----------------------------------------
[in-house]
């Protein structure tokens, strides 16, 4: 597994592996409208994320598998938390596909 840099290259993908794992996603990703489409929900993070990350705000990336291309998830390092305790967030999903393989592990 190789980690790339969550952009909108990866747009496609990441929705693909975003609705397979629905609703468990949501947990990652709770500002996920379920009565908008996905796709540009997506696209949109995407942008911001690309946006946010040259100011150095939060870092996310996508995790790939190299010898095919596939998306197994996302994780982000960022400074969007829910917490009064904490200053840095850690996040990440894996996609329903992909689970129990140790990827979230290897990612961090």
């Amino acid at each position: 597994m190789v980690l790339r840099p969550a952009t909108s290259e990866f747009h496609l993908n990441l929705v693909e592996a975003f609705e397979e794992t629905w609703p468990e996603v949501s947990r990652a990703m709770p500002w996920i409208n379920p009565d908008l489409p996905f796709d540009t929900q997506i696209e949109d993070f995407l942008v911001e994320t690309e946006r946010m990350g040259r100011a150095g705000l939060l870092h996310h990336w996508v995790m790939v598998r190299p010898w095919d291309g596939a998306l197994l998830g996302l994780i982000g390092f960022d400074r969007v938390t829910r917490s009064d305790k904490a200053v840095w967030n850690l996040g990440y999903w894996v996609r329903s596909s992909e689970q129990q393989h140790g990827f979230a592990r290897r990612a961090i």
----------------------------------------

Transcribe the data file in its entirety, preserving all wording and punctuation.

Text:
[in-house]
């Protein structure tokens, strides 16, 4: 597994592996409208994320598998938390596909 840099290259993908794992996603990703489409929900993070990350705000990336291309998830390092305790967030999903393989592990 190789980690790339969550952009909108990866747009496609990441929705693909975003609705397979629905609703468990949501947990990652709770500002996920379920009565908008996905796709540009997506696209949109995407942008911001690309946006946010040259100011150095939060870092996310996508995790790939190299010898095919596939998306197994996302994780982000960022400074969007829910917490009064904490200053840095850690996040990440894996996609329903992909689970129990140790990827979230290897990612961090």
């Amino acid at each position: 597994m190789v980690l790339r840099p969550a952009t909108s290259e990866f747009h496609l993908n990441l929705v693909e592996a975003f609705e397979e794992t629905w609703p468990e996603v949501s947990r990652a990703m709770p500002w996920i409208n379920p009565d908008l489409p996905f796709d540009t929900q997506i696209e949109d993070f995407l942008v911001e994320t690309e946006r946010m990350g040259r100011a150095g705000l939060l870092h996310h990336w996508v995790m790939v598998r190299p010898w095919d291309g596939a998306l197994l998830g996302l994780i982000g390092f960022d400074r969007v938390t829910r917490s009064d305790k904490a200053v840095w967030n850690l996040g990440y999903w894996v996609r329903s596909s992909e689970q129990q393989h140790g990827f979230a592990r290897r990612a961090i």